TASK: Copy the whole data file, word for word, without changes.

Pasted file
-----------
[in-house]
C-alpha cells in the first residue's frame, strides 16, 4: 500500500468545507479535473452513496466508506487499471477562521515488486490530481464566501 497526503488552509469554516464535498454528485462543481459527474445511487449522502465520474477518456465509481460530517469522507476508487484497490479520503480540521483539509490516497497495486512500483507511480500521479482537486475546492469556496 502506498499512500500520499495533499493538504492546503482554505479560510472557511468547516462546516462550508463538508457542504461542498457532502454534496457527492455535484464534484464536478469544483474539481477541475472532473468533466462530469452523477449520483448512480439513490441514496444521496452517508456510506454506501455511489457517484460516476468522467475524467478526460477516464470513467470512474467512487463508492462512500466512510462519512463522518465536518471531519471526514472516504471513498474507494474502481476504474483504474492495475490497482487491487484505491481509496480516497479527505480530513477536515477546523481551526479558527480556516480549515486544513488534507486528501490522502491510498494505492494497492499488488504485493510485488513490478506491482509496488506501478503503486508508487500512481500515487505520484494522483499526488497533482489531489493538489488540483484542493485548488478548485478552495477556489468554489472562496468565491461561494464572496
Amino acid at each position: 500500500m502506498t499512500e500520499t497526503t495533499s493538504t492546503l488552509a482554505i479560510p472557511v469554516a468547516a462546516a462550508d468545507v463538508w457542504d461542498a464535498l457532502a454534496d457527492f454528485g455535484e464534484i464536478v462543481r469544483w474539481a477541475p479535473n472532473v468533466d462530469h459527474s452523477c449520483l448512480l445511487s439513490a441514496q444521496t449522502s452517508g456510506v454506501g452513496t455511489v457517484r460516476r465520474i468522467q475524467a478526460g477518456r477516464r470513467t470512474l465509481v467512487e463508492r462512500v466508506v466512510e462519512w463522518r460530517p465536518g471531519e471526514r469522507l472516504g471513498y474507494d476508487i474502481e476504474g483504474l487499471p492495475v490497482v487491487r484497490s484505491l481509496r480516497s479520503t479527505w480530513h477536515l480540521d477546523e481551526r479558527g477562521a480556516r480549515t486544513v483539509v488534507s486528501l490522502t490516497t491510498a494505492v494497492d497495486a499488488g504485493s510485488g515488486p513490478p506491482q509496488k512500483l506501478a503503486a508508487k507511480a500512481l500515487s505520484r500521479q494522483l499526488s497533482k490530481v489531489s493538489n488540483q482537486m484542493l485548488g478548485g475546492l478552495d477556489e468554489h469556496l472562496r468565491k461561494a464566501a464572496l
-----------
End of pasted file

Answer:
[in-house]
C-alpha cells in the first residue's frame, strides 16, 4: 500500500468545507479535473452513496466508506487499471477562521515488486490530481464566501 497526503488552509469554516464535498454528485462543481459527474445511487449522502465520474477518456465509481460530517469522507476508487484497490479520503480540521483539509490516497497495486512500483507511480500521479482537486475546492469556496 502506498499512500500520499495533499493538504492546503482554505479560510472557511468547516462546516462550508463538508457542504461542498457532502454534496457527492455535484464534484464536478469544483474539481477541475472532473468533466462530469452523477449520483448512480439513490441514496444521496452517508456510506454506501455511489457517484460516476468522467475524467478526460477516464470513467470512474467512487463508492462512500466512510462519512463522518465536518471531519471526514472516504471513498474507494474502481476504474483504474492495475490497482487491487484505491481509496480516497479527505480530513477536515477546523481551526479558527480556516480549515486544513488534507486528501490522502491510498494505492494497492499488488504485493510485488513490478506491482509496488506501478503503486508508487500512481500515487505520484494522483499526488497533482489531489493538489488540483484542493485548488478548485478552495477556489468554489472562496468565491461561494464572496
Amino acid at each position: 500500500m502506498t499512500e500520499t497526503t495533499s493538504t492546503l488552509a482554505i479560510p472557511v469554516a468547516a462546516a462550508d468545507v463538508w457542504d461542498a464535498l457532502a454534496d457527492f454528485g455535484e464534484i464536478v462543481r469544483w474539481a477541475p479535473n472532473v468533466d462530469h459527474s452523477c449520483l448512480l445511487s439513490a441514496q444521496t449522502s452517508g456510506v454506501g452513496t455511489v457517484r460516476r465520474i468522467q475524467a478526460g477518456r477516464r470513467t470512474l465509481v467512487e463508492r462512500v466508506v466512510e462519512w463522518r460530517p465536518g471531519e471526514r469522507l472516504g471513498y474507494d476508487i474502481e476504474g483504474l487499471p492495475v490497482v487491487r484497490s484505491l481509496r480516497s479520503t479527505w480530513h477536515l480540521d477546523e481551526r479558527g477562521a480556516r480549515t486544513v483539509v488534507s486528501l490522502t490516497t491510498a494505492v494497492d497495486a499488488g504485493s510485488g515488486p513490478p506491482q509496488k512500483l506501478a503503486a508508487k507511480a500512481l500515487s505520484r500521479q494522483l499526488s497533482k490530481v489531489s493538489n488540483q482537486m484542493l485548488g478548485g475546492l478552495d477556489e468554489h469556496l472562496r468565491k461561494a464566501a464572496l